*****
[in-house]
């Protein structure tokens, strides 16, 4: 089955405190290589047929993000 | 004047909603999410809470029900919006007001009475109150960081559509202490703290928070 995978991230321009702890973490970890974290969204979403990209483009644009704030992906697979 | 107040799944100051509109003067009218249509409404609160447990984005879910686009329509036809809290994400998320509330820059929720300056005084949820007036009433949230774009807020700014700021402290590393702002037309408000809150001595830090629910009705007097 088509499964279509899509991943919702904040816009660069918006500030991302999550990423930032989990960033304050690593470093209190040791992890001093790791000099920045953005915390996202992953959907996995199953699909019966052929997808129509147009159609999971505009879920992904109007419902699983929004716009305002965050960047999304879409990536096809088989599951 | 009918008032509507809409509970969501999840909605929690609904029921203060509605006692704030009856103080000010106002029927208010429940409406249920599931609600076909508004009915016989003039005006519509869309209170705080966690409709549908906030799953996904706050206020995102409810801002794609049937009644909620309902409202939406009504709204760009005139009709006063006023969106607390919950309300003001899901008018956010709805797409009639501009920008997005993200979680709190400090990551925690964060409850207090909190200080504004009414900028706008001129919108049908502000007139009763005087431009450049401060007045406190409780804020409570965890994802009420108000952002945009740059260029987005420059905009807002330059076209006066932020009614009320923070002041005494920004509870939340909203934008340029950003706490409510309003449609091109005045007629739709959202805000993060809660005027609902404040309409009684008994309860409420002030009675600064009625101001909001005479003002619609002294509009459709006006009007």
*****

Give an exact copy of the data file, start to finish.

[in-house]
């Protein structure tokens, strides 16, 4: 089955405190290589047929993000 | 004047909603999410809470029900919006007001009475109150960081559509202490703290928070 995978991230321009702890973490970890974290969204979403990209483009644009704030992906697979 | 107040799944100051509109003067009218249509409404609160447990984005879910686009329509036809809290994400998320509330820059929720300056005084949820007036009433949230774009807020700014700021402290590393702002037309408000809150001595830090629910009705007097 088509499964279509899509991943919702904040816009660069918006500030991302999550990423930032989990960033304050690593470093209190040791992890001093790791000099920045953005915390996202992953959907996995199953699909019966052929997808129509147009159609999971505009879920992904109007419902699983929004716009305002965050960047999304879409990536096809088989599951 | 009918008032509507809409509970969501999840909605929690609904029921203060509605006692704030009856103080000010106002029927208010429940409406249920599931609600076909508004009915016989003039005006519509869309209170705080966690409709549908906030799953996904706050206020995102409810801002794609049937009644909620309902409202939406009504709204760009005139009709006063006023969106607390919950309300003001899901008018956010709805797409009639501009920008997005993200979680709190400090990551925690964060409850207090909190200080504004009414900028706008001129919108049908502000007139009763005087431009450049401060007045406190409780804020409570965890994802009420108000952002945009740059260029987005420059905009807002330059076209006066932020009614009320923070002041005494920004509870939340909203934008340029950003706490409510309003449609091109005045007629739709959202805000993060809660005027609902404040309409009684008994309860409420002030009675600064009625101001909001005479003002619609002294509009459709006006009007």